|The first excerpt represents the element of Air. It speaks of mental influences and the process of thought, and is drawn from Old Indian Legends by Zitkala-Sa:
had unconsciously dropped the end of the rope and now he was lost
in the wood!
"Hin! hin!" he groaned. Then pausing a moment, he set his
fan-like ears to catch any sound of approaching footsteps. There
was none. Not even a night bird twittered to help him out of his
With a bold face, he made a start at random.
He fell into some tangled wood where he was held fast.
Manstin let go his bundle and began to lament having given away
his two eyes.
"Friend, my friend, I have need of you! The old oak tree
|The second excerpt represents the element of Fire. It speaks of emotional influences and base passions, and is drawn from Agesilaus by Xenophon:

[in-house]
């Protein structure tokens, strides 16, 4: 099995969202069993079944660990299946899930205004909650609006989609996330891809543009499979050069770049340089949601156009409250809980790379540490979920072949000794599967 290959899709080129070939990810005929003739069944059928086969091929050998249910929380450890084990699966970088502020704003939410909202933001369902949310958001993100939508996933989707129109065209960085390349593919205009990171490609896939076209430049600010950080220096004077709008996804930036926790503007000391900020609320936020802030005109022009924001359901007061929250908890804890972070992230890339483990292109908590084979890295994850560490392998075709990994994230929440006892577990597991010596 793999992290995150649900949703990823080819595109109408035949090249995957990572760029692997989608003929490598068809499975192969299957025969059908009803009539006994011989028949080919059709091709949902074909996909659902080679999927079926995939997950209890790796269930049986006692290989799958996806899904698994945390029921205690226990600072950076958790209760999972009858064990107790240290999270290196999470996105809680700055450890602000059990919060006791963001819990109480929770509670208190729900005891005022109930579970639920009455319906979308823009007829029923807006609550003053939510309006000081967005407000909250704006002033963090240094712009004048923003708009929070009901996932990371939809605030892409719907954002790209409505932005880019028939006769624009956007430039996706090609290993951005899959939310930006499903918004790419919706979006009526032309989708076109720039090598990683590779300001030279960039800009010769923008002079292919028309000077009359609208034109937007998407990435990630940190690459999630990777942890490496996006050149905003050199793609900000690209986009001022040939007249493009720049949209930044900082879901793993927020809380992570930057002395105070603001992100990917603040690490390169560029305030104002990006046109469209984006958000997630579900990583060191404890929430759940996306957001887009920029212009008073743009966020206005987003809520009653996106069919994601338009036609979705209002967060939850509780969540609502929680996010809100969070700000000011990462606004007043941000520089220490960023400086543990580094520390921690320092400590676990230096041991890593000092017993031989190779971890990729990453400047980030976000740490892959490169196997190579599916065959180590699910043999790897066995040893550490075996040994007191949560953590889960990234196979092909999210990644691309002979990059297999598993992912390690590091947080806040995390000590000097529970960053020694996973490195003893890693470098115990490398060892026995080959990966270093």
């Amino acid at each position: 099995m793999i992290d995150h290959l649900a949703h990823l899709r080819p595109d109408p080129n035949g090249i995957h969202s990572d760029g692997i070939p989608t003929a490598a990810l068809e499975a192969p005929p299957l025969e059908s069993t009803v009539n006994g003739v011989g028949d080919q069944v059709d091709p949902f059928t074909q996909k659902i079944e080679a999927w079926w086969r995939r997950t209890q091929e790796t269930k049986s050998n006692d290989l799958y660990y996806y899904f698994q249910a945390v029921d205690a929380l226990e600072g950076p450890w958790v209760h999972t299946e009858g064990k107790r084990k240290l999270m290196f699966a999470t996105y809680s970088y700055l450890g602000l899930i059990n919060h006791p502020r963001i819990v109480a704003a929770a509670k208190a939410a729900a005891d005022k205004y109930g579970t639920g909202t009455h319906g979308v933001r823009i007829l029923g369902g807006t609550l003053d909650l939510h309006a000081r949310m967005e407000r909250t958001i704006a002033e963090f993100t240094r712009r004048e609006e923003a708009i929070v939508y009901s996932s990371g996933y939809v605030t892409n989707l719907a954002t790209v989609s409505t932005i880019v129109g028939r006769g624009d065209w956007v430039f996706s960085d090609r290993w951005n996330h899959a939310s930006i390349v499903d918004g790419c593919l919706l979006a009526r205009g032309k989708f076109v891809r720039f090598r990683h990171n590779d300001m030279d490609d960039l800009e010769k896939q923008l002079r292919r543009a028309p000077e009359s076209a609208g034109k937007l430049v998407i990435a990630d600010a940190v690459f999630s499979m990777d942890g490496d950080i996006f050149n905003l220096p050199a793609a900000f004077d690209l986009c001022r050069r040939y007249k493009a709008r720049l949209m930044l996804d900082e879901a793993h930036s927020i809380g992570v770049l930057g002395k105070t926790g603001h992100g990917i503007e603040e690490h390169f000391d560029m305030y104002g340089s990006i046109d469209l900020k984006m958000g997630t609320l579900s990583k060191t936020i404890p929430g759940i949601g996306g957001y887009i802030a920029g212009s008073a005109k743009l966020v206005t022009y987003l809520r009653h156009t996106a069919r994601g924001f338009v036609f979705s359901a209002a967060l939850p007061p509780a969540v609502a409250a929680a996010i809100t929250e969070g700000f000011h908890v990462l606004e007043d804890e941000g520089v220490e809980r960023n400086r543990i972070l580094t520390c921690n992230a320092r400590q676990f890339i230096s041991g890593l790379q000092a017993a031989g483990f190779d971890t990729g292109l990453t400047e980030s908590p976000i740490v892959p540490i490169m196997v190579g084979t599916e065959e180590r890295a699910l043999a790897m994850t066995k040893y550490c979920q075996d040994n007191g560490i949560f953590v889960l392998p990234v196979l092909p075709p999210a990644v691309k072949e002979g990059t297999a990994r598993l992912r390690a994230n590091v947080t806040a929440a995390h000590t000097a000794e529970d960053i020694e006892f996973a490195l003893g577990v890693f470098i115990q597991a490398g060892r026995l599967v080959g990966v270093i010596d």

he had united the Acarnanians, the Aetolians, and the Argives, in
friendship with the Achaeans and alliance with himself.
 B.C. 390-389?
 See "Hell." IV. vi. 9-11, where it is expressly stated that the
action was won by the Spartan hoplites. See Hartman, "An. Xen."
(cap. xi. "De Agesilao libello"), p. 263, for other discrepancies
between the historian and the encomiast.
 See perhaps "Hell." IV. iv. 19; vii. 2 foll.
When the enemy, being desirous of peace, sent an embassy, it was
Agesilaus who spoke against the peace, until he had forced the
states of Corinth and of Thebes to welcome back those of them who, for